Minnesota-based Schwan's sees demand increase during pandemic

Born out of a family dairy operation, Schwan's has been delivering food for 68 years.

A Schwan's truck, deliverer of fine foods, races along the Cherry Lane section of Highway 89, Layton, Utah, Sept. 15, 2015. R. Nial Bradshaw /

MINNEAPOLIS — When Jennifer Rock made a recent Schwan’s order, she was surprised to see one particular out-of-stock item.

“I know here in Minneapolis, when I ordered my Schwan’s last week, I saw that broccoli was temporarily out of stock, which made me laugh because I don’t know about you but comfort food for me is like pies and ice cream treats,” says Rock, director of corporate communications at Schwan’s Home Delivery. “So I was actually pretty heartened to see that there are people who are still cooking really good meals, apparently really healthy stuff, when I’d just like to eat ice cream right now.”

As people across the world adhere to distancing guidelines or are sheltering in place due to COVID-19 prevention efforts, many are finding food delivery services important or vital to their ability to stay home and stay healthy.

Coresight Research’s U.S. Online Grocery Survey 2019 showed that even before the COVID-19 pandemic, the number of U.S. shoppers buying groceries online, rather than shopping in stores, already was growing, with 36.8% of U.S. consumers reporting buying groceries online, compared to 23.1% in the company’s 2018 survey. Amazon was the top spot for online shoppers, with 62.5% of people who bought groceries online having them delivered from Amazon. Walmart, Target and other large food retailers also saw their online purchases increase, though some retailers allow shoppers to purchase groceries online but pick them up in person.

While there are many newcomers to the food delivery game, Minnesota-based Schwan’s has been at it for 68 years, Rock says. And while most delivery options are only available in more rural areas, Schwan's refrigerated trucks have been a familiar site in rural areas for decades. The company's approximately 4,000 employees deliver in 48 states in their yellow trucks, and Rock says they "deliver everywhere" with mail order and UPS.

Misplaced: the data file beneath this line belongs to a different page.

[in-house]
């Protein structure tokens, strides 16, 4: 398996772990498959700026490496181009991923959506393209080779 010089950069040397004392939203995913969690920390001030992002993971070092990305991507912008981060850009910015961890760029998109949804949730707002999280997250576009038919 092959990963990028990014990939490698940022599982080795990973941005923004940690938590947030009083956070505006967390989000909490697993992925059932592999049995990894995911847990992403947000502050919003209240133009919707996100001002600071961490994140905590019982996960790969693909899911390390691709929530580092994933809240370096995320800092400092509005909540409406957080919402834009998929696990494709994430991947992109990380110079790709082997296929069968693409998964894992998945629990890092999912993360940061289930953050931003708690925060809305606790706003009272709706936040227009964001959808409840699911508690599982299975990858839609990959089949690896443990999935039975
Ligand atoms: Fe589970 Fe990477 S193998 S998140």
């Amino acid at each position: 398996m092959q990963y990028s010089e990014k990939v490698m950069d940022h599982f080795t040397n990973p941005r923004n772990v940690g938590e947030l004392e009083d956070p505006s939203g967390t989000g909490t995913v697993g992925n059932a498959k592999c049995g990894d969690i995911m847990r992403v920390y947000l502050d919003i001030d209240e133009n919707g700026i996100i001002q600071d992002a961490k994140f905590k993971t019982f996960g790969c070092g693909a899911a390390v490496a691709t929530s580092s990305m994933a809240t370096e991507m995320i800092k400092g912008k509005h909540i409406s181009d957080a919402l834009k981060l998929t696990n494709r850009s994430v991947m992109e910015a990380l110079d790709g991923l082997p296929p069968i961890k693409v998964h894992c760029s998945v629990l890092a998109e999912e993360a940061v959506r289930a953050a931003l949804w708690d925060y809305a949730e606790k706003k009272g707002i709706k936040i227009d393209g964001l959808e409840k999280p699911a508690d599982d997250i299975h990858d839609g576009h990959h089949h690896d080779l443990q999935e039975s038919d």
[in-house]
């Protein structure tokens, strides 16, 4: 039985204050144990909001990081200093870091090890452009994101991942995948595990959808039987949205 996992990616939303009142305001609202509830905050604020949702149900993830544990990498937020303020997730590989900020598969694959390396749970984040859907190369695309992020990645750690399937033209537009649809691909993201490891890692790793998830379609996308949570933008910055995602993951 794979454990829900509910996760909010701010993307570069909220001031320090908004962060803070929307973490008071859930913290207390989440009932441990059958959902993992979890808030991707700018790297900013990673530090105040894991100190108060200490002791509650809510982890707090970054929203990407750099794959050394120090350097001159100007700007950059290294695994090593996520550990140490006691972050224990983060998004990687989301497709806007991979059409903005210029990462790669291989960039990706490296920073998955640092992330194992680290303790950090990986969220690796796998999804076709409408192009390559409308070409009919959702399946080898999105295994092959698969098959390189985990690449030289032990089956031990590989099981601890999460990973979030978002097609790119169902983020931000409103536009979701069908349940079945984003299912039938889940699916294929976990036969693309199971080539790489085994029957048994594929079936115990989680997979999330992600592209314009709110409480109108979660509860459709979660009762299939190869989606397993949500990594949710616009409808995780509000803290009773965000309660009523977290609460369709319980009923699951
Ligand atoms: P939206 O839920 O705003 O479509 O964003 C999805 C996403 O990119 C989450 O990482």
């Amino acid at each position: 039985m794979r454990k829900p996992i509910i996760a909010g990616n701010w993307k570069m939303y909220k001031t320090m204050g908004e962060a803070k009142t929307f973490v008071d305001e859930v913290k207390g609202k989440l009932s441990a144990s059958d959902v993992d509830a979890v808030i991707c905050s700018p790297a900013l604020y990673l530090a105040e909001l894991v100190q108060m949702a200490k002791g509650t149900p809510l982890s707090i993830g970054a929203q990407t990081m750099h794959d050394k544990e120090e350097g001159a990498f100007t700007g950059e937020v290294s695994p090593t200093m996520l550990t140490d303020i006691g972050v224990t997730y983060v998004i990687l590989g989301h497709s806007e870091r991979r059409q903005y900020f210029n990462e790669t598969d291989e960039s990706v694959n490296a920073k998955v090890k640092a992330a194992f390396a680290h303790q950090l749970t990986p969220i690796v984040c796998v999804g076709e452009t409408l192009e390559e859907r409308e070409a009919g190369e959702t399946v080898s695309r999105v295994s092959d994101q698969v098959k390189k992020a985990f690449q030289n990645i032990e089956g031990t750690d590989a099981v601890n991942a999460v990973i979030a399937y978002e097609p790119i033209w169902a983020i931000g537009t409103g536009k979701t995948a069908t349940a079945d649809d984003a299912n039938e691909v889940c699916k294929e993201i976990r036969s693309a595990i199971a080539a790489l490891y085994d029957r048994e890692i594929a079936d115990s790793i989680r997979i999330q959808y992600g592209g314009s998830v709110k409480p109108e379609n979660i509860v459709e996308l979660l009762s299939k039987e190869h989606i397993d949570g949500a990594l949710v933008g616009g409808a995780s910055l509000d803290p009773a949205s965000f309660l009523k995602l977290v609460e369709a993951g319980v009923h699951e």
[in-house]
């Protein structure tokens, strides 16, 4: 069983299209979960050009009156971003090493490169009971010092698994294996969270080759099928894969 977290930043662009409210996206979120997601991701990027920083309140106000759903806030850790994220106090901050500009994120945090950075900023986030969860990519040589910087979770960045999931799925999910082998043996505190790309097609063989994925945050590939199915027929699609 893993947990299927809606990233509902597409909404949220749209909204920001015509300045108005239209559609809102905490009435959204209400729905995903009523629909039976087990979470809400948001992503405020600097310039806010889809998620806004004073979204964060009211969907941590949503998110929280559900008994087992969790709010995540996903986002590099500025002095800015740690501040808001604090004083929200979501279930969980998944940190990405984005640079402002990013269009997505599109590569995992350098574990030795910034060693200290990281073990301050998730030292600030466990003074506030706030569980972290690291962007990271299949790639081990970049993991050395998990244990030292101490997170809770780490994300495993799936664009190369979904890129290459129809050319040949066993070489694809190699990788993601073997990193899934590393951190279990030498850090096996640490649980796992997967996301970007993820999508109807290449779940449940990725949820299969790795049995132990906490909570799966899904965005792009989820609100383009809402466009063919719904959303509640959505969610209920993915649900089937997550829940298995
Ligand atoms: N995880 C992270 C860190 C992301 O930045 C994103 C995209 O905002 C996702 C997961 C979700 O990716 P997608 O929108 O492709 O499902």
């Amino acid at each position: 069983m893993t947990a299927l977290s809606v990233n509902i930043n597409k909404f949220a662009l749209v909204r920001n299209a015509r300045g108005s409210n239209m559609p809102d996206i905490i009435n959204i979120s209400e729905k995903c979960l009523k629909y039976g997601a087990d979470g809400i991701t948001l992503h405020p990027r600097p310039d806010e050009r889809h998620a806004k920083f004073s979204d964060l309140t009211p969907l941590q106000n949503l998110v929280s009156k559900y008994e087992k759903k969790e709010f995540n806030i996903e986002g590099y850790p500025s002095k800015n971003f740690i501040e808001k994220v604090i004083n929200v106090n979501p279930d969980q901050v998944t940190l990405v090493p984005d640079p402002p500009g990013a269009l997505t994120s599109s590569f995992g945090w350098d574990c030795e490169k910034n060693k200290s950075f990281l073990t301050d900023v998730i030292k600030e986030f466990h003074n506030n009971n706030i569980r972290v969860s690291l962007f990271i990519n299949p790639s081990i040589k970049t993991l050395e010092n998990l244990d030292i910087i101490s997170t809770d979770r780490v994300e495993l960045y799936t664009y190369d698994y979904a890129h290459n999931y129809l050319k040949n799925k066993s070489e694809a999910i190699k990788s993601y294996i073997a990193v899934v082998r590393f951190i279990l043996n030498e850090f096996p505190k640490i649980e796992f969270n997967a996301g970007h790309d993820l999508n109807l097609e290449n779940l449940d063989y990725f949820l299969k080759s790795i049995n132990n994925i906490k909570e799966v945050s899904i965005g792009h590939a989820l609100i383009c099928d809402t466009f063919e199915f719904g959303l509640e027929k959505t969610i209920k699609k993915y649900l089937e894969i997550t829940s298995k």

Schwan’s started as a Minnesota dairy and began as a delivery service when Marvin Schwan, then 23, used a van to deliver his family’s ice cream to rural farmers in western Minnesota. The company has grown to sell frozen foods on its traditional delivery trucks, as well as in grocery stores and in the food-service industry.

Like other food delivery options, people are finding Schwan’s services more valuable right now.

“Obviously in this time of the pandemic, with so many people sheltering at home and so many people looking to cook at home now for themselves and their families, we’ve seen an increase in demand for our services, and certainly people are looking to find more ways to get that no-contact delivery and to have those products delivered straight to their doorstep,” she says.

Rock says the safety and health of customers and employees has been paramount for Schwan’s, and they’ve made changes to how they operate. For instance, they’re staggering shifts to keep fewer people in the “depots” where they load their trucks, keeping people at least 6 feet apart and upping their cleaning and sanitizing. In addition, they’ve adopted safety guidelines required in Michigan, which require checking every employee daily for symptoms and doing daily safety checks, throughout their system to try to “be ahead of the game in safety guidelines,” Rock says.

On the delivery side, the pandemic means no handshakes with customers, no entering customers’ homes, no passing catalogs to customers and no accepting cash and coins. Most customers, Rock says, are preferring to preorder their food online or on the Schwan’s app. Delivery drivers leave the prepaid orders on the steps.

“For our delivery drivers who are out and about and still giving customers the best service that we can, that looks a lot different than it used to,” she says.

Rock says Schwan’s has many suppliers, both farmers and food service providers, throughout the country and a few overseas. As demand for some items has shifted or increased, the company has tried to find suppliers to keep filling customer needs.

“If we can put a hot meal on the table and fill your freezer with some good feed and some ice cream treats and some broccoli or whatever your family is craving right now, we’re going to do our best to keep doing that,” she says.

Jenny Schlecht is the director of ag content for Agweek and serves as editor of Agweek, Sugarbeet Grower and BeanGrower. She lives on a farm and ranch near Medina, North Dakota, with her husband and two daughters. You can reach her at or 701-595-0425.
What To Read Next
Get Local